The posting of a bond is indispensable to the perfection of an appeal in cases involving monetary awards from the decision of the labor arbiter.  The intention of the lawmakers to make the bond a mandatory requisite for the perfection of an appeal by the employer is clearly expressed in the provision that an appeal by the employer may be perfected `only upon the posting of a cash or surety bond.'  The word `only' in Article 223 of the Labor Code makes it unmistakably plain that the lawmakers intended the posting of a cash or surety bond by the employer to be the essential and exclusive means by which an employer's appeal may be perfected. The word `may' refers to the perfection of an appeal as optional on the part of the defeated party, but not to the compulsory posting of an appeal bond, if he desires to appeal.  The meaning and the intention of the legislature in enacting a statute must be determined from the language employed; and where there is no ambiguity in the words used, then there is no room for construction. [25] (Emphasis supplied; citations omitted.)

When the amount of bond may be reduced.

Notably, however, under Section 6, Rule VI of the NLRC's  Revised  Rules of Procedure, the bond may be reduced albeit only on meritorious grounds and upon posting of a partial bond in a reasonable amount in relation to the monetary award.  Suffice it to state that while said Rules "allows the Commission to reduce the amount of the bond, the exercise of the authority is not a matter of right on the part of the movant, but lies within the sound discretion of the NLRC upon a showing of meritorious grounds." [26]

In Nicol v. Footjoy Industrial Corporation, [27] the Court reviewed the jurisprudence [28] respecting the bond requirement for perfecting appeal and summarized the guidelines under which the NLRC must exercise its discretion in considering an appellant's motion for reduction of bond, viz:

[T]he bond requirement on appeals involving monetary awards has been and may be relaxed in meritorious cases.  These cases include instances in which (1) there was substantial compliance with the Rules, (2) surrounding facts and circumstances constitute meritorious grounds to reduce the bond, (3) a liberal interpretation of the requirement of an appeal bond would serve the desired objective of resolving controversies on the merits, or (4) the appellants, at the very least, exhibited their willingness and/or good faith by posting a partial bond during the reglementary period.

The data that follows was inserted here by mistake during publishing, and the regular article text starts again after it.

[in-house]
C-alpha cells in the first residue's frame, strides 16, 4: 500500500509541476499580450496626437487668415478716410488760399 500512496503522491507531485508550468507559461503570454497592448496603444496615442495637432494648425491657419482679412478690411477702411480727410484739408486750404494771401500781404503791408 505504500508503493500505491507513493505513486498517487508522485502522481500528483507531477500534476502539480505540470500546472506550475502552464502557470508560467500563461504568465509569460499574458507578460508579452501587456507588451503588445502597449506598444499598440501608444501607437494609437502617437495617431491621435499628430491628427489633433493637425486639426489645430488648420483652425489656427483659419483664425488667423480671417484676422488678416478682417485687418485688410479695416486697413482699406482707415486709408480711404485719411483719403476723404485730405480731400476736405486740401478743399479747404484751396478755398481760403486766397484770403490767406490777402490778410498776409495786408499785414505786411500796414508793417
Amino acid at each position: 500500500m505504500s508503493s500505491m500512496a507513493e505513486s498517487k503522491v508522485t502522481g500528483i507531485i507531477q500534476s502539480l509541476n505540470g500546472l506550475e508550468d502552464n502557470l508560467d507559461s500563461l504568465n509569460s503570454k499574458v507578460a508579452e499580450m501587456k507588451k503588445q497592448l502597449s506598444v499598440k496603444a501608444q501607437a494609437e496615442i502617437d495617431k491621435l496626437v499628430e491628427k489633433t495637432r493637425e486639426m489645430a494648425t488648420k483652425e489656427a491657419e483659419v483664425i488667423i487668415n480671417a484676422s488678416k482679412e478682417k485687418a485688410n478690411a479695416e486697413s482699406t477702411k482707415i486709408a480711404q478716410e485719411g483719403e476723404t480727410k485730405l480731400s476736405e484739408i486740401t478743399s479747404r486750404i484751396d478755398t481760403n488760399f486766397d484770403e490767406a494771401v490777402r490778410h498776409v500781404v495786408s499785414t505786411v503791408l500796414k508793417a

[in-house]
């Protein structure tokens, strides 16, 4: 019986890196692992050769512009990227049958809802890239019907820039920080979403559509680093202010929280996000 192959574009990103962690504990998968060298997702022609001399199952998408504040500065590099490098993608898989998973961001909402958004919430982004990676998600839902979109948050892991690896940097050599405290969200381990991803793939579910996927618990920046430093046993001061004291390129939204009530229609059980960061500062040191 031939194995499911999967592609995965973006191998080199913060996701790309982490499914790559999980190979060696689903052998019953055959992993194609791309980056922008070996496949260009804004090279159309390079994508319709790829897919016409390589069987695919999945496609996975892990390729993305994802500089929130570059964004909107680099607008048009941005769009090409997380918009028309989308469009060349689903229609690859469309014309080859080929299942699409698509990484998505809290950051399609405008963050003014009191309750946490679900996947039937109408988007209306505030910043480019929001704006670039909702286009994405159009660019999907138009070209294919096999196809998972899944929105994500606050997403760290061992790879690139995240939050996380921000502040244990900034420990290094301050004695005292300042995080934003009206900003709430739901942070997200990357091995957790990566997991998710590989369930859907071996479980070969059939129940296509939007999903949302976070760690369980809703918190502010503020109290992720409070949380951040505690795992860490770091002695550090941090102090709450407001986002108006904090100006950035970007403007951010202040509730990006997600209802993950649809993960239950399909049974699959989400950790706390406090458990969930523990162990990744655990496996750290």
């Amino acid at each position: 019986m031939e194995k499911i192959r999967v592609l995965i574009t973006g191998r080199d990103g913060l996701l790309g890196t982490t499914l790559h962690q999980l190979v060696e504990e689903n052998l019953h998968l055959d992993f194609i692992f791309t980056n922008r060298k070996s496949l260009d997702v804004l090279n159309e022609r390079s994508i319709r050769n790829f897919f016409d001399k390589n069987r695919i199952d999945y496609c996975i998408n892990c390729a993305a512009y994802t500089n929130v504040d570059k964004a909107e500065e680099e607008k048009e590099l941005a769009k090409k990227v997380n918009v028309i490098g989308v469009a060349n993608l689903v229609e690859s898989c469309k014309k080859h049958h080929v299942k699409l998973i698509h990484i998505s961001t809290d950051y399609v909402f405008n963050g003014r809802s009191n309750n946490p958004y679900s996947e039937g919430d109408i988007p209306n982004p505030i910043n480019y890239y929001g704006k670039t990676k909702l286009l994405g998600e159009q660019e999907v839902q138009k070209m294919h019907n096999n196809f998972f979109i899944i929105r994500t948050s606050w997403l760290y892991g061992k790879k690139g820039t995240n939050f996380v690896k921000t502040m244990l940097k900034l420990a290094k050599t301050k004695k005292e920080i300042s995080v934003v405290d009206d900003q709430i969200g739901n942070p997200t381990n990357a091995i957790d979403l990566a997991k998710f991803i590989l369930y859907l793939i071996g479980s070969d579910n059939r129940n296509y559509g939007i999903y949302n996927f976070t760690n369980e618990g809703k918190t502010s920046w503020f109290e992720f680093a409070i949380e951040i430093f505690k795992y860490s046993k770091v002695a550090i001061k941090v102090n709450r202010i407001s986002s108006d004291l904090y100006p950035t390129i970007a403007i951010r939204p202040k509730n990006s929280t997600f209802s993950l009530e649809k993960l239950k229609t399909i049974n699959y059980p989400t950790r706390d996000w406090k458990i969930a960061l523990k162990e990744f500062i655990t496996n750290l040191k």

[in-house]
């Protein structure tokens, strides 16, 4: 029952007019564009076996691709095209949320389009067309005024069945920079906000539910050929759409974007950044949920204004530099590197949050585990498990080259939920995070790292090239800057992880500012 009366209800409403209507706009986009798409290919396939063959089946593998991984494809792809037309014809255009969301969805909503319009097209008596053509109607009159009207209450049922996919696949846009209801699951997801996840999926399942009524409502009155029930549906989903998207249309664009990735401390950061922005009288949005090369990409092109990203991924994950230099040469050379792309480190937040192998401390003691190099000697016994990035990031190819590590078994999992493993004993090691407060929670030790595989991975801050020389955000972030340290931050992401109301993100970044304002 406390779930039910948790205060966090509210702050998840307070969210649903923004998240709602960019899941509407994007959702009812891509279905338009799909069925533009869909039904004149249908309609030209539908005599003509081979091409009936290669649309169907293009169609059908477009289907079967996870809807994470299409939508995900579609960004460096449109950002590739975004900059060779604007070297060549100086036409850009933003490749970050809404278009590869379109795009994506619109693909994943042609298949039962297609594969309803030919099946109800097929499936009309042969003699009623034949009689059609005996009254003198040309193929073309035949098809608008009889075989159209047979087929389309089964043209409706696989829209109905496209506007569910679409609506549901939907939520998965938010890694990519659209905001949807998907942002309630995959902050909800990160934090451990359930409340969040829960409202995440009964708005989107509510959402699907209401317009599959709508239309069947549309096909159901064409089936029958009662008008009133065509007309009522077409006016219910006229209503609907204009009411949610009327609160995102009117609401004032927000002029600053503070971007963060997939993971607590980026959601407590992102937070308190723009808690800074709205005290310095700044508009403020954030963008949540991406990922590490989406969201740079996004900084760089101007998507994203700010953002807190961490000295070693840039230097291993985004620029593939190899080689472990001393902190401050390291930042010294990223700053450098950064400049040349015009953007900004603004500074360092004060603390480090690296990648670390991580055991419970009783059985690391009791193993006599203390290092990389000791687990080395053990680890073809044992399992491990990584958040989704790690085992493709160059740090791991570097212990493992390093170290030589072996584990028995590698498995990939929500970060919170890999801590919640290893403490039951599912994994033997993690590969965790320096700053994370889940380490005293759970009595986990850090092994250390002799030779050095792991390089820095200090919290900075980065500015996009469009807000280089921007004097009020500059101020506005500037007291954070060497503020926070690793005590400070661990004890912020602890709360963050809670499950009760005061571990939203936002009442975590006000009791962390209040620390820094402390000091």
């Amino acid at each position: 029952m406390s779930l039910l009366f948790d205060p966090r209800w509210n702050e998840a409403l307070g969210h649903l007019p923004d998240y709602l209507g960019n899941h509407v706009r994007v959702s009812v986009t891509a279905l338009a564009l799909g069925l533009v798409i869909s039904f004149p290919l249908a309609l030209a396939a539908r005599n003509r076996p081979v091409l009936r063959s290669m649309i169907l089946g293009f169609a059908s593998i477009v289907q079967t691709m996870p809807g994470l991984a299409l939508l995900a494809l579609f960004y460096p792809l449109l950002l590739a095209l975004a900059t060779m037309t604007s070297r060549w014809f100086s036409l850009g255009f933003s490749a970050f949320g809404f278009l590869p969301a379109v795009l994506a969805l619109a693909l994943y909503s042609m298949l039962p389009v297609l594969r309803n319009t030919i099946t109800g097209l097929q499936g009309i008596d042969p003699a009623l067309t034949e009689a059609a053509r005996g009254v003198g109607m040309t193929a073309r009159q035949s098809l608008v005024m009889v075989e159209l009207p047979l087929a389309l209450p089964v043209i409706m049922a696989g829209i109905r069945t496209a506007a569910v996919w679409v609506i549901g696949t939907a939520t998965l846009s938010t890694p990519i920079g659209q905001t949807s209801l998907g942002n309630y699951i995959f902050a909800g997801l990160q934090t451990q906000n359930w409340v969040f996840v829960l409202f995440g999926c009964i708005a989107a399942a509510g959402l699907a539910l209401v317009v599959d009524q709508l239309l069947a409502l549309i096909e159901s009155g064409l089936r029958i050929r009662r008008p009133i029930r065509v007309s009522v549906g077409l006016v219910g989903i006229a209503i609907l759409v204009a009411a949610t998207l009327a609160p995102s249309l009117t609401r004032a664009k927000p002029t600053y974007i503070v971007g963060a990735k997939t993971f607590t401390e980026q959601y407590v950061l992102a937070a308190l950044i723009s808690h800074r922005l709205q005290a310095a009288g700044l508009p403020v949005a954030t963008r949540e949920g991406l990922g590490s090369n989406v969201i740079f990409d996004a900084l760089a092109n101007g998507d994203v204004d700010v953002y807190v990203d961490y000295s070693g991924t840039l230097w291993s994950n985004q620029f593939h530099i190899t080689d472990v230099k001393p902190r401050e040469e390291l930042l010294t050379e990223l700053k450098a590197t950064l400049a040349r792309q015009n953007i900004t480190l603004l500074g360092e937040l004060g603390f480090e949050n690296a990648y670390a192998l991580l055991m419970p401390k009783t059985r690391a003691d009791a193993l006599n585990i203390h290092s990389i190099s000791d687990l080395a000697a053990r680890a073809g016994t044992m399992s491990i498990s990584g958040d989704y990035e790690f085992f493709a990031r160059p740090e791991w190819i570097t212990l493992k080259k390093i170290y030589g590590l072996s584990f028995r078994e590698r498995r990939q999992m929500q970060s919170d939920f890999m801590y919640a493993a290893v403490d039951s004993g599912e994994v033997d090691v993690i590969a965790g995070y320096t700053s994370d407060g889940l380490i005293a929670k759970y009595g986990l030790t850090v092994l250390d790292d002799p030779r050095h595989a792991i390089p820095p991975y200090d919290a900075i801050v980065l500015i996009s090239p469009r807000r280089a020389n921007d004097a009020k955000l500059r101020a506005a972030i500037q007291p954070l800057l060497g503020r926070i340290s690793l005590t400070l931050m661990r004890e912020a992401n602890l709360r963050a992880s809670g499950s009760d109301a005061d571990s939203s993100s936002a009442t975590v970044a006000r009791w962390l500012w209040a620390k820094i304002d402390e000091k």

Conversely the reduction of the bond is not warranted when no meritorious ground is shown to justify the same; the appellant absolutely failed to comply with the requirement of posting a bond, even if partial; or when the circumstances show the employer's unwillingness to ensure the satisfaction of its workers' valid claims. [29]

The NLRC is not precluded from conducting a preliminary determination of the merit or lack of merit of a motion to reduce bond.

In Nicol, the Labor Arbiter ordered the employer to pay the employees monetary award in the total amount of P51,956,314.00. When the employer appealed to the NLRC, it claimed that it was in dire financial condition and thus moved to reduce the bond to P10 million, for which it posted a surety bond.  The NLRC however denied the motion and required the employer to file an additional bond of P41,956,314.00.  Failing to do so, the NLRC dismissed the employer's appeal for non-perfection thereof.

On appeal, the CA held that the NLRC should have determined the merit of employer's grounds for the reduction of its appeal bond through the reception of evidence instead of requiring it to put up a bond in the equivalent amount of the award without regard to its reasons and arguments, and without determining for itself what amount would be reasonable under the circumstances.  Hence, it directed the NLRC to consider the employer's motion to reduce bond after receiving evidence thereon, and upon a timely posting of the required reasonable supersedeas bond, to give due course to the appeal and to determine the merits of the case.

When the case reached this Court, we affirmed the CA's ruling that the NLRC gravely abused its discretion in denying the motion to reduce bond peremptorily without considering the evidence presented.  We further ruled, viz::

[T]he NLRC was not precluded from making a preliminary determination of their [the employer] financial capability to post the required bond, without necessarily passing upon the merits.  Since the intention is merely to give the NLRC an idea of the justification for the reduced bond, the evidence for the purpose would necessarily be less than the evidence required for a ruling on the merits.